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Measles

Measles is a highly contagious respiratory virus that can sometimes result in serious complications such as pneumonia and brain infection (encephalitis). It is not normally found in the United States but it can be introduced by people who have contracted the virus while traveling outside the country.

The number of U.S. measles outbreaks has increased significantly in recent years. This is due in part to decreasing vaccination rates in some U.S. communities as well as large numbers of international travelers who become infected while visiting countries where measles is more widespread.

Most people in the United States are immune to measles, either through natural exposure (infection) if they were born before 1957, or through vaccination. If you are immune to measles, it is highly unlikely you will become infected with measles if exposed.

Symptoms

Symptoms can occur seven (7) to 21 days after exposure to another person with measles. Measles starts with a high fever lasting several days, followed by a cough, sore throat, conjunctivitis (red eyes) and a rash. The rash usually begins on the face, along the hairline and behind the ears then moves to the rest of the body. After about five (5) days, the rash fades in the same order as it appeared.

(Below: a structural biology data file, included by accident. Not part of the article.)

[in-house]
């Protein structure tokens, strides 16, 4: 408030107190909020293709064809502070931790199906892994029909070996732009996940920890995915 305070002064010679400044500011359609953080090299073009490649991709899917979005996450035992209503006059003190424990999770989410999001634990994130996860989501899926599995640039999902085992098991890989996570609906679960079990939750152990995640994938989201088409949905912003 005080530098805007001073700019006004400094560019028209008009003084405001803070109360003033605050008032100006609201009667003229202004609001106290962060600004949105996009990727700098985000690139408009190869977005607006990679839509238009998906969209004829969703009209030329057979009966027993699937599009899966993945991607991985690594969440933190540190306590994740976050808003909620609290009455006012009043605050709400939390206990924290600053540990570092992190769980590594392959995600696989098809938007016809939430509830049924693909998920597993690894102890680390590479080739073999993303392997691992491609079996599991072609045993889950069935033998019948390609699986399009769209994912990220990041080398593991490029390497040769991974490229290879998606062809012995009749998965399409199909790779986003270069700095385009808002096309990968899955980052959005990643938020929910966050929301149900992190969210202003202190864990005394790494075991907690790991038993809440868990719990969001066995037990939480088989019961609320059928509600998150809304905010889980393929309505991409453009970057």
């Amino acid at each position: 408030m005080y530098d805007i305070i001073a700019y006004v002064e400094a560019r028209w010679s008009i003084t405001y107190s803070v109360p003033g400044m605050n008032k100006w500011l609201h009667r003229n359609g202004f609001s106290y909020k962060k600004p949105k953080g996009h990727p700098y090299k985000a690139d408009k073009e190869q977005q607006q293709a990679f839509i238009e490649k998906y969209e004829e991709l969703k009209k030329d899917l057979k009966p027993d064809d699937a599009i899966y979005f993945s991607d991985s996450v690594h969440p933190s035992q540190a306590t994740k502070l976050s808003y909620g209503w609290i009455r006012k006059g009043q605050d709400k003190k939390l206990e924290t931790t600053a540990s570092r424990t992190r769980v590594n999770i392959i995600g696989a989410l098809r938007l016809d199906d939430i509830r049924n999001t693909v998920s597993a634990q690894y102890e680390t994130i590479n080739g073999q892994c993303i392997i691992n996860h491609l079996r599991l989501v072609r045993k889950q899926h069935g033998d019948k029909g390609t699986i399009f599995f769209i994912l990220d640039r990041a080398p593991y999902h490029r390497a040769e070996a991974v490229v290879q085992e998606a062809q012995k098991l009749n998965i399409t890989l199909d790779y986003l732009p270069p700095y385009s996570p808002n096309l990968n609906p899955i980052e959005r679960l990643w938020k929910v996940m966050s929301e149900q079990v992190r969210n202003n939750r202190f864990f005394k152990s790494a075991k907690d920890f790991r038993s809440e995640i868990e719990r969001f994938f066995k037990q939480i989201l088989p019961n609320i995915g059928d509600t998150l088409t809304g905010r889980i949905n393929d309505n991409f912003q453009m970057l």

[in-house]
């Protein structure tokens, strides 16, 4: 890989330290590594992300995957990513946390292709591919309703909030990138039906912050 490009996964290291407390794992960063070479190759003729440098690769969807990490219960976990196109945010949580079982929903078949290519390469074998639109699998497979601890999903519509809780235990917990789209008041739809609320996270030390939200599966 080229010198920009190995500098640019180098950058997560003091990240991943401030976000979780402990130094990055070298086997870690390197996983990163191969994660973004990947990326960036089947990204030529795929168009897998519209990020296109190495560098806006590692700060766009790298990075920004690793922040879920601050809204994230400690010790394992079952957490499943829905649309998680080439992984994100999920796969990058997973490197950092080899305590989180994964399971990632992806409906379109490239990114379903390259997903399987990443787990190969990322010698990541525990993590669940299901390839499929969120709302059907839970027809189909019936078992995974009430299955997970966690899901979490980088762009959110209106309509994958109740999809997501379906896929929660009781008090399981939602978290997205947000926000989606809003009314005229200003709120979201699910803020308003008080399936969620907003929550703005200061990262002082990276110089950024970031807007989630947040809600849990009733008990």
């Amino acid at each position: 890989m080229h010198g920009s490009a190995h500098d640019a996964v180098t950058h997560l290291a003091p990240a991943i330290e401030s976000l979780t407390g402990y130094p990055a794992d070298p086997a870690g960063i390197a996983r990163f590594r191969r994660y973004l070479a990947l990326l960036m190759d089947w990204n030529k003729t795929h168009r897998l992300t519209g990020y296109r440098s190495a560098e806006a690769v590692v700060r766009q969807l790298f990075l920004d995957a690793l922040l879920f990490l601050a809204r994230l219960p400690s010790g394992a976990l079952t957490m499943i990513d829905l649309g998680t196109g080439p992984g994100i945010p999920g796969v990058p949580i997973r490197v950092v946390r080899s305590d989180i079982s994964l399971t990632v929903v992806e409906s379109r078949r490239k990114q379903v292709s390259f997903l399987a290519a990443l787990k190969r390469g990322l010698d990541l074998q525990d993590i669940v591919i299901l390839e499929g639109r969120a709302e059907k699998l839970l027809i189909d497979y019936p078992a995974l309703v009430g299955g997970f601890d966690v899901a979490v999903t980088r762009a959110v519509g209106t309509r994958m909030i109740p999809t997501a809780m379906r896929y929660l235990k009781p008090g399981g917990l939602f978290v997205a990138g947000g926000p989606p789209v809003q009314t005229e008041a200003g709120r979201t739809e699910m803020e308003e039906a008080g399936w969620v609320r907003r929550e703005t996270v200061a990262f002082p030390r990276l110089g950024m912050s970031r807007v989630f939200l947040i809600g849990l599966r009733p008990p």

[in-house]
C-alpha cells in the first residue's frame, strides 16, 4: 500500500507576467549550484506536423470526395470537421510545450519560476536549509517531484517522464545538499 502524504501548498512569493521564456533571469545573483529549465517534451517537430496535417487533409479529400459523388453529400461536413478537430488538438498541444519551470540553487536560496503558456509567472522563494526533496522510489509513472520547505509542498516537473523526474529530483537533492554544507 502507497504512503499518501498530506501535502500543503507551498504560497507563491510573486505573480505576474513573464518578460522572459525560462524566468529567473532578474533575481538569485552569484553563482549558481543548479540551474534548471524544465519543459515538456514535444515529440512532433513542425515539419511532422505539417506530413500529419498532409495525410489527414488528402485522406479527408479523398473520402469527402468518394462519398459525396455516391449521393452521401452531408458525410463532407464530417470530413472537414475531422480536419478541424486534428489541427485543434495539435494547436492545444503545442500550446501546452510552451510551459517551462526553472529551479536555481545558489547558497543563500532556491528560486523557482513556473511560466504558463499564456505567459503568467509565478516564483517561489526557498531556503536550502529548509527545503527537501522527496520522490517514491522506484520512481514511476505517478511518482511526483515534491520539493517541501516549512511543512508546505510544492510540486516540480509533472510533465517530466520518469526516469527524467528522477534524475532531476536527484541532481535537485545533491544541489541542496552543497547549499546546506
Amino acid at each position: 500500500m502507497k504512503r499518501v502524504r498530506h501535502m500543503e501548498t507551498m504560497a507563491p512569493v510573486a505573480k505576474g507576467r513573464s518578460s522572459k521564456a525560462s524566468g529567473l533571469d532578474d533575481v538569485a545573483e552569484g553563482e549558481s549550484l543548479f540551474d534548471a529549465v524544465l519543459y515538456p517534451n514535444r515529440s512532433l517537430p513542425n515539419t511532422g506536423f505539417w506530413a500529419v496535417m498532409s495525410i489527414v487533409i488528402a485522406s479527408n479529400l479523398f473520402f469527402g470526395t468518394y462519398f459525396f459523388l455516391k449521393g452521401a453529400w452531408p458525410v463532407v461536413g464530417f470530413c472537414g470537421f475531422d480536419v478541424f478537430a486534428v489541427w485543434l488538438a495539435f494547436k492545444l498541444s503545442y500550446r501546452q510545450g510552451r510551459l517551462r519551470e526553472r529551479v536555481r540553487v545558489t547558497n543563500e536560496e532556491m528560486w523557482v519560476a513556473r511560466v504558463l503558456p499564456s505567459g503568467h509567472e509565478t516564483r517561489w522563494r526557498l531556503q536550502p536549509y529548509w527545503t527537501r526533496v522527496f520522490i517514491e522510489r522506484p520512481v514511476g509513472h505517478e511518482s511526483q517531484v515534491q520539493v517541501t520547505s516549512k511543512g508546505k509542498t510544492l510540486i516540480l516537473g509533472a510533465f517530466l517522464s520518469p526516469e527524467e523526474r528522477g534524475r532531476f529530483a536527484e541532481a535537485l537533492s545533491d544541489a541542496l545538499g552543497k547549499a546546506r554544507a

If you think you have the measles or may have been exposed to the virus:

  • Call your healthcare provider’s office; do not go inside the clinic to avoid spreading the virus.
  • Tell the office staff you are concerned you may have measles.
  • Have your measles vaccination status handy, if possible.
  • Be prepared to answer the following questions:
    • Have you been exposed to someone from a foreign country who had a fever and a rash?
    • Were you exposed to a person who has been diagnosed with measles?
    • Were you present at the time and location where another measles patient was identified by a public health office?
    • Do you have symptoms of measles including rash, cough, fever, runny nose, red eyes?

For more information about the measles virus, how to treat it and how to prevent it, viewing the following resources:

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